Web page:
Police: Knife reportedly found on ex-O.J. Simpson estate

Americans revisited one of the most sensational murder trials of modern times when a new twist appeared Friday in the O.J. Simpson case.

Los Angeles police announced that a knife was allegedly found on Simpson’s former estate in Brentwood, stirring memories of the savage stabbings of his ex-wife, Nicole Brown Simpson, and her friend Ron Goldman outside her apartment in 1994.

The development conjured up a cast of characters from the trial that gripped the nation’s attention in the mid-1990s: Remember the televised slow-speed chase of O.J. Simpson’s white Bronco? His all-star legal team? The glove that did not fit? Judge Lance Ito?

And who can forget the ongoing crusade of Goldman’s outraged family against Simpson, who’s now imprisoned in Nevada for armed robbery and kidnapping in a separate case.

Emotions still burn fiercely about the case and its underlying issues that sound remarkably familiar today: race, justice, and policing in America.

A jury acquitted Simpson in the killings in 1995, but questions endure about his guilt in popular culture — fairly or not. He cannot be tried again.

The weapon used in the stabbing deaths was described as a long, serrated knife. It was never found.

Now-retired officer reportedly given knife in ’90s

Los Angeles police said Friday they are examining what’s been described as a knife reportedly found at the estate that once belonged to the former football great who became a movie star.

Police learned within the last month that an ex-Los Angeles traffic officer received the item from a construction worker who found it “back in the 90s,” possibly when the estate was being demolished, Los Angeles police Capt. Andy Neiman said.

It is being examined for forensics — including DNA and hairs — at a lab, he said.

The now-retired officer who had the knife “held onto it until just recently,” and authorities “discovered he had it” within the last month, Neiman said.

The construction worker told the officer he had found the knife on the former Simpson property, according to Neiman.

Neiman said he is not sure whether the officer had already left the force at the time.

He was then working off duty on a “movie” job, according to Neiman. The officer retired in the late 1990s, he said.

Whoever found the object should contact police, Neiman told reporters.

Neiman said he didn’t know why the ex-officer waited so long to turn it over to police.

“I don’t know what the circumstances are, why that didn’t happen or if that’s entirely accurate or if this whole story is possibly bogus from the get-go,” he said.

The officer possibly held onto it in the mistaken belief that the case was closed, Neiman said. The case remains open.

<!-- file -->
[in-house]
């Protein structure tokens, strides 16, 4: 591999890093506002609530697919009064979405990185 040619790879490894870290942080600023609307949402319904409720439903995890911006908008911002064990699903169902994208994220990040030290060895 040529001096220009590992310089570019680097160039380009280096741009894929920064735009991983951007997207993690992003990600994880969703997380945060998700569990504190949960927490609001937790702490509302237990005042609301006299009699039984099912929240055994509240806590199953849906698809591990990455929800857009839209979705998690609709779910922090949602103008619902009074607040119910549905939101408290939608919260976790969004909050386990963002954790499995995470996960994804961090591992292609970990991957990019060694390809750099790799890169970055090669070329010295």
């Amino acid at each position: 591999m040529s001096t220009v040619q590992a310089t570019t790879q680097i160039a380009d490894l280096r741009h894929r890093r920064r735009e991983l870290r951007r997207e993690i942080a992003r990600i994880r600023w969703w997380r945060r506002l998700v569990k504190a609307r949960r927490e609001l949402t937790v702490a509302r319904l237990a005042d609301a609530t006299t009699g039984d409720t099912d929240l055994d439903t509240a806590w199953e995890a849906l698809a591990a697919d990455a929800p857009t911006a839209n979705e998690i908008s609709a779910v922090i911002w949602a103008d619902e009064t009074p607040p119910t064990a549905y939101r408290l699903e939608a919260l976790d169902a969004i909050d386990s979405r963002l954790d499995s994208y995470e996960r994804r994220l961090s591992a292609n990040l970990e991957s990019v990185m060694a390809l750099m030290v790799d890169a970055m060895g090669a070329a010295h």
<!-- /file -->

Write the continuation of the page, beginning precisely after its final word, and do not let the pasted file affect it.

CNN legal analyst Danny Cevallos said a knife could be tested for hair or blood but, with the passing of time, “it’s going to be a difficult test because this stuff is probably degraded significantly by being buried in the soil.”

FX series renews public interest in case

In the murder trial, Allen Wattenberg, owner of Ross Cutlery store, testified that his employee sold Simpson a 15-inch stiletto knife on May 3, 1994. He said Simpson asked that the knife be sharpened.

Prosecution witness Dr. Lakshmanan Sathyavagiswaran told the jury that he believed the killings were done with a single-edged knife.

During cross-examination, however, the doctor said he could not be positive.

Flanked by his all-star legal team, Simpson was found not guilty in the two killings on October 3, 1995.

Testimony in the trial took about nine months, encompassing about 120 witnesses, 45,000 pages of evidence and 1,100 exhibits.

In September 2007, Simpson was arrested in connection with a robbery at a Las Vegas hotel room. The ex-athlete said at the time he was retrieving personal items that had been stolen from him and were being sold as memorabilia.

He was booked on six counts of robbery, assault, burglary and conspiracy.

In October 2008, Simpson was found guilty on 12 counts, including kidnapping and armed robbery. He later was sentenced to at least 33 years in jail, with parole eligibility after nine years.

Interest in Simpson and the 1994 killings has spiked since the February debut of the FX series “American Crime Story: The People vs. O.J. Simpson.”

Google searches for Simpson and other key figures in the case have skyrocketed in recent weeks amid record-setting ratings for the cable series, which brought in the largest debut audience ever for FX, according to Variety.

The series is based on the book “The Run of His Life: The People v. O.J. Simpson” by CNN legal analyst Jeffrey Toobin.

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